Subject(s)
COVID-19 , Noninvasive Ventilation , Respiratory Insufficiency , Adult , Head Protective Devices , Humans , Noninvasive Ventilation/adverse effects , Respiratory Insufficiency/diagnosis , Respiratory Insufficiency/therapy , SARS-CoV-2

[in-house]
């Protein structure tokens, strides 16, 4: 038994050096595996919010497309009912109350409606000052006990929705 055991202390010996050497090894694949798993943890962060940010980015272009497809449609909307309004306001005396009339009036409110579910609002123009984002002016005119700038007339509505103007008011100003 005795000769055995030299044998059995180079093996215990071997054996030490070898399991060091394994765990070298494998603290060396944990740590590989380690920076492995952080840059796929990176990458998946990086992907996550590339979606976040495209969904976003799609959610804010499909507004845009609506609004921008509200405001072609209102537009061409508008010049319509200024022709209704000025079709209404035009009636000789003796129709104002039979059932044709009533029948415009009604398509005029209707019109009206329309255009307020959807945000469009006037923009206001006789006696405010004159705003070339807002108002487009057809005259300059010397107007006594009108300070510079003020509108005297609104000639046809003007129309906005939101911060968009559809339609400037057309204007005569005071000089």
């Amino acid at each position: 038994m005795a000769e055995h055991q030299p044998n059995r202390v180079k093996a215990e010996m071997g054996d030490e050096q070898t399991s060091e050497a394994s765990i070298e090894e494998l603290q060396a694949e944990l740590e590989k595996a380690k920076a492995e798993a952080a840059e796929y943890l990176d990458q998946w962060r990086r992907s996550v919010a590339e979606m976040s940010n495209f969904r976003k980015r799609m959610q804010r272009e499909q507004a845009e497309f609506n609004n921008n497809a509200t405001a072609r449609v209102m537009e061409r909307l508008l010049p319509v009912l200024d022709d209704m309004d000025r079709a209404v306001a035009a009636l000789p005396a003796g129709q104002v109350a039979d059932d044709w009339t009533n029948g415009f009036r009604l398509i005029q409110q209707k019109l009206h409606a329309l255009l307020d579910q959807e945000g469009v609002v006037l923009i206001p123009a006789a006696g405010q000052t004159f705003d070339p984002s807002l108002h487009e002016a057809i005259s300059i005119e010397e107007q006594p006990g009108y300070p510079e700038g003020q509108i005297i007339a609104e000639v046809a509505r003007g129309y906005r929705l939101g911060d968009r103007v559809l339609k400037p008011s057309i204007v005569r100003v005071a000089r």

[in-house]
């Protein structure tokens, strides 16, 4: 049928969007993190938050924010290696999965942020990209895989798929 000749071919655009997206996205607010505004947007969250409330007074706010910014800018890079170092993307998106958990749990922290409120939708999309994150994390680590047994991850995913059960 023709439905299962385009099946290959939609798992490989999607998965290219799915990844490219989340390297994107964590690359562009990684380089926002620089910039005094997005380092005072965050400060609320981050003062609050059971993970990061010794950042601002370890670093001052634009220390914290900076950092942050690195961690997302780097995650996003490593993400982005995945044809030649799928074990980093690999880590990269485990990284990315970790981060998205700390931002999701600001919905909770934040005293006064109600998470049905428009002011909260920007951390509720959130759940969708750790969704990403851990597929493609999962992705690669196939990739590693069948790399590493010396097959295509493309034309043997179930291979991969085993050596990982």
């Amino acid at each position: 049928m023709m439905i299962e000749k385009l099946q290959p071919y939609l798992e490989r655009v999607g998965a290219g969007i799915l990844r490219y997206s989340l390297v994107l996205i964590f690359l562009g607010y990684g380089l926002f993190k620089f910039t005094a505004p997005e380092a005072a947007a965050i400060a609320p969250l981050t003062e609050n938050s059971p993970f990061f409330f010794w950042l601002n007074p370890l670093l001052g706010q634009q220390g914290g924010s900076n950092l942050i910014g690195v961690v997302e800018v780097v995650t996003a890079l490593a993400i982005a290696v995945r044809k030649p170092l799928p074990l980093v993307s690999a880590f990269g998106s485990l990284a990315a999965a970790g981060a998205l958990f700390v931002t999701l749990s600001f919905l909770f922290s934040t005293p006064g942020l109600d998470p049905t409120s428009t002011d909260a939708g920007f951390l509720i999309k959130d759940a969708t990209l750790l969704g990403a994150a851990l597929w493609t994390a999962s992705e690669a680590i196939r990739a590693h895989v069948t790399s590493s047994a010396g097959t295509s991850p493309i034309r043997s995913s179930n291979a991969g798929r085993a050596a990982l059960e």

2.
JAMA ; 328(11): 1063-1072, 2022 09 20.
Article in English | MEDLINE | ID: covidwho-2047353

ABSTRACT